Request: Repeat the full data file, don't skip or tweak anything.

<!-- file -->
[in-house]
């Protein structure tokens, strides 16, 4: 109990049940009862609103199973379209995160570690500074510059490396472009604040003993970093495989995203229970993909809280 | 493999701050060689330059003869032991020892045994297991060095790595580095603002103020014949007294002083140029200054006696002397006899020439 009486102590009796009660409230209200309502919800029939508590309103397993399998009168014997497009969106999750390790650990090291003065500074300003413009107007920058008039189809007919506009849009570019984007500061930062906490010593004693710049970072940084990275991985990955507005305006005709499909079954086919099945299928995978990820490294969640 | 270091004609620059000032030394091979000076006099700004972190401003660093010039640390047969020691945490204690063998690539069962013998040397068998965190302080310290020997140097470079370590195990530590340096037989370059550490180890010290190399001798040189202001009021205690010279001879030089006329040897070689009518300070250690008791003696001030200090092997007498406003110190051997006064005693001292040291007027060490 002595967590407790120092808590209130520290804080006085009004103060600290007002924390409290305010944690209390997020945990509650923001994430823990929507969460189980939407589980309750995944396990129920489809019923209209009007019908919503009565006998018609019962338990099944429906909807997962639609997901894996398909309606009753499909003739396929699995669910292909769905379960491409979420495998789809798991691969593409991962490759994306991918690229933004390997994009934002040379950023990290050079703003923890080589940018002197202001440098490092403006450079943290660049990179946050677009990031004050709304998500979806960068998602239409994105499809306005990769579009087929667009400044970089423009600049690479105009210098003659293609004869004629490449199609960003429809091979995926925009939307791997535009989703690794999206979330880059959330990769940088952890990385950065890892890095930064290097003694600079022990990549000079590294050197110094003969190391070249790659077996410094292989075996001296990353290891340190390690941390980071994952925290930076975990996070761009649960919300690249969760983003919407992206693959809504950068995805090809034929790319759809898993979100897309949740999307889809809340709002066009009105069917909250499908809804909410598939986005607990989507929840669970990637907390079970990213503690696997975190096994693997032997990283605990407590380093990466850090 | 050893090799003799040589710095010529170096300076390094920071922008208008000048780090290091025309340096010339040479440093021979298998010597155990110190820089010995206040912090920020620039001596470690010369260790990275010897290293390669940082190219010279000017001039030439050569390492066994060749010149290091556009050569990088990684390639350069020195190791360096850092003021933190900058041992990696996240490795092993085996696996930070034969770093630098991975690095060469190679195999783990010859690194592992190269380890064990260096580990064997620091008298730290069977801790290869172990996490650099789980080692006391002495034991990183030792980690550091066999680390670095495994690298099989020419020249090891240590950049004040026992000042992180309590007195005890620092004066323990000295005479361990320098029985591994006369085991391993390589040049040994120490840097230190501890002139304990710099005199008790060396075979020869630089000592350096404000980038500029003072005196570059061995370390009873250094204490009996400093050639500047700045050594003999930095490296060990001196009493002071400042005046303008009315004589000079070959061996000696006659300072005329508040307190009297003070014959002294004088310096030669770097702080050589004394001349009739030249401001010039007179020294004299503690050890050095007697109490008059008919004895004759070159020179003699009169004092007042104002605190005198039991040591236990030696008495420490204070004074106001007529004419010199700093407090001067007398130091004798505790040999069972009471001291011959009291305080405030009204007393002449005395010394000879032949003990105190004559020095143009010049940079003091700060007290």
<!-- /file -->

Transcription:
[in-house]
């Protein structure tokens, strides 16, 4: 109990049940009862609103199973379209995160570690500074510059490396472009604040003993970093495989995203229970993909809280 | 493999701050060689330059003869032991020892045994297991060095790595580095603002103020014949007294002083140029200054006696002397006899020439 009486102590009796009660409230209200309502919800029939508590309103397993399998009168014997497009969106999750390790650990090291003065500074300003413009107007920058008039189809007919506009849009570019984007500061930062906490010593004693710049970072940084990275991985990955507005305006005709499909079954086919099945299928995978990820490294969640 | 270091004609620059000032030394091979000076006099700004972190401003660093010039640390047969020691945490204690063998690539069962013998040397068998965190302080310290020997140097470079370590195990530590340096037989370059550490180890010290190399001798040189202001009021205690010279001879030089006329040897070689009518300070250690008791003696001030200090092997007498406003110190051997006064005693001292040291007027060490 002595967590407790120092808590209130520290804080006085009004103060600290007002924390409290305010944690209390997020945990509650923001994430823990929507969460189980939407589980309750995944396990129920489809019923209209009007019908919503009565006998018609019962338990099944429906909807997962639609997901894996398909309606009753499909003739396929699995669910292909769905379960491409979420495998789809798991691969593409991962490759994306991918690229933004390997994009934002040379950023990290050079703003923890080589940018002197202001440098490092403006450079943290660049990179946050677009990031004050709304998500979806960068998602239409994105499809306005990769579009087929667009400044970089423009600049690479105009210098003659293609004869004629490449199609960003429809091979995926925009939307791997535009989703690794999206979330880059959330990769940088952890990385950065890892890095930064290097003694600079022990990549000079590294050197110094003969190391070249790659077996410094292989075996001296990353290891340190390690941390980071994952925290930076975990996070761009649960919300690249969760983003919407992206693959809504950068995805090809034929790319759809898993979100897309949740999307889809809340709002066009009105069917909250499908809804909410598939986005607990989507929840669970990637907390079970990213503690696997975190096994693997032997990283605990407590380093990466850090 | 050893090799003799040589710095010529170096300076390094920071922008208008000048780090290091025309340096010339040479440093021979298998010597155990110190820089010995206040912090920020620039001596470690010369260790990275010897290293390669940082190219010279000017001039030439050569390492066994060749010149290091556009050569990088990684390639350069020195190791360096850092003021933190900058041992990696996240490795092993085996696996930070034969770093630098991975690095060469190679195999783990010859690194592992190269380890064990260096580990064997620091008298730290069977801790290869172990996490650099789980080692006391002495034991990183030792980690550091066999680390670095495994690298099989020419020249090891240590950049004040026992000042992180309590007195005890620092004066323990000295005479361990320098029985591994006369085991391993390589040049040994120490840097230190501890002139304990710099005199008790060396075979020869630089000592350096404000980038500029003072005196570059061995370390009873250094204490009996400093050639500047700045050594003999930095490296060990001196009493002071400042005046303008009315004589000079070959061996000696006659300072005329508040307190009297003070014959002294004088310096030669770097702080050589004394001349009739030249401001010039007179020294004299503690050890050095007697109490008059008919004895004759070159020179003699009169004092007042104002605190005198039991040591236990030696008495420490204070004074106001007529004419010199700093407090001067007398130091004798505790040999069972009471001291011959009291305080405030009204007393002449005395010394000879032949003990105190004559020095143009010049940079003091700060007290």